An interventional clinical trial (NCT01921634) is currently recruiting an estimated 100 participants at Penn State Milton S. Hershey Medical Center in the U.S. to assess whether the incidence of appendiceal endometriosis is related to the method of pathologic analysis .
The rate of appendiceal involvement of endometriosis varies greatly ranging from 1 percent to as high as 22 percent. Researchers hypothesize that the way in which the specimen is analyzed could partly explain this wide disparity. This clinical trial will investigate how the method of pathological analysis influences the incidence of appendiceal endometriosis.
Women ages 18 to 51 who have their appendix removed at the time of laparoscopy to treat their endometriosis and/or pelvic pain are eligible to take part in the study.
"Being a freshman in college was enough stress, the last thing I needed was this disease bringing me down. Together, Dr. Seckin, my parents, and I decided surgery was the best option. Going in with no guarantee of success I put all my trust in Dr. Seckin knowing I was in good hands. I am happy to say that now, two weeks after my surgery I feel GREAT! Dr. Seckin removed 15 suspicious adhesions and a very fatty, unhealthy, inflamed appendix. Aside from expected soreness from the surgery, I am confident that I am on the right track back to my old self. "
After years of excessively painful periods, a serious loss of quality of life, and a series of uninformed and uninterested doctors, Dr. Seckin and Dr. Goldstein turned my life around. I was told I woke up from my surgery almost a year ago with a smile on my face, and I haven't stopped since. Before I heard of Dr. Seckin,…
Dr Seckin and his team gave me back my life! Tomorrow will be 1 month since my surgery and I feel great. Dr. Seckin, Dr Liu, and Dr Goldstein are not only beyond words talented and amazing Doctors, but they are also genuinely wonderful and caring people. I cannot say enough great things about Holly, Asiye and Kim as well.…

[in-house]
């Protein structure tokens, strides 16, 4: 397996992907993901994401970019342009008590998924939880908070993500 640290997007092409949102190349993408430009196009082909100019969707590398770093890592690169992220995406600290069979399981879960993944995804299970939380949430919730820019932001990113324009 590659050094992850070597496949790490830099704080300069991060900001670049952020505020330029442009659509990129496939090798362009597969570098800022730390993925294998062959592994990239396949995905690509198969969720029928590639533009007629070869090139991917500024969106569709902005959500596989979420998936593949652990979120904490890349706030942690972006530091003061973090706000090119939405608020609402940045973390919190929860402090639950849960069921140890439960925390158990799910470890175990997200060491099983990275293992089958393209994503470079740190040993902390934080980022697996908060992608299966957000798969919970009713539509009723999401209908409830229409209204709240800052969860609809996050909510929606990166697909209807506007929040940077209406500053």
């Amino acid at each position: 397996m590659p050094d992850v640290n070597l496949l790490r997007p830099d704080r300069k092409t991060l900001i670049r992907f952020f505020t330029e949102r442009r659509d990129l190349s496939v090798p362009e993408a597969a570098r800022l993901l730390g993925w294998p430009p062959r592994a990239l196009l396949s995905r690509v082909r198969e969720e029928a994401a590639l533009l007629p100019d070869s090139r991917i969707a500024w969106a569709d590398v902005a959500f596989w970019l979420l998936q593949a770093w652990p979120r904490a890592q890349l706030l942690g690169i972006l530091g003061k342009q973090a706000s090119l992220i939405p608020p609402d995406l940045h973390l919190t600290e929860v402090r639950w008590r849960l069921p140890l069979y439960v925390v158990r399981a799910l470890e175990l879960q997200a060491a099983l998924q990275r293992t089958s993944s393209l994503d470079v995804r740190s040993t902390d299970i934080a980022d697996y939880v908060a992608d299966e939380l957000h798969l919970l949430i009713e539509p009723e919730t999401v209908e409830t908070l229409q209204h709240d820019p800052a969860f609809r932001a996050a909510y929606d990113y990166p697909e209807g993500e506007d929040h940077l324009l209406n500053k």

Dr. Seckin and his staff spared me from years and years of heavy periods and unbearable endometriosis pain. After having surgery with him (my first) I can now function like a regular human. No more eating NSAIDs like candy and calling out sick from work. Thank you, Dr. Seckin!
I underwent surgery with Dr. Seckin in 2017 and have felt like a new woman ever since. If you have, or suspect you have endometriosis, Dr. Seckin and his compassionate team of surgeons and staff are a must-see.
I have struggled with endometriosis and adenomyosis since first starting my period at 13. I was diagnosed at 21 and what followed was a series of unsuccessful surgeries and treatments. My case was very aggressive and involved my urinary tract system and my intestines. After exhausting all of my local doctors I was lucky enough to find Dr. Seckin. We…
Like so many women who have tirelessly sought a correct diagnosis and proper, thorough medical treatment for endometriosis, I found myself 26 years into this unwanted journey without clear answers or help from four previous gynecological doctors and two emergency laparoscopic surgeries. I desperately wanted to avoid the ER again; a CT scan for appendicitis also revealed a likely endometrioma…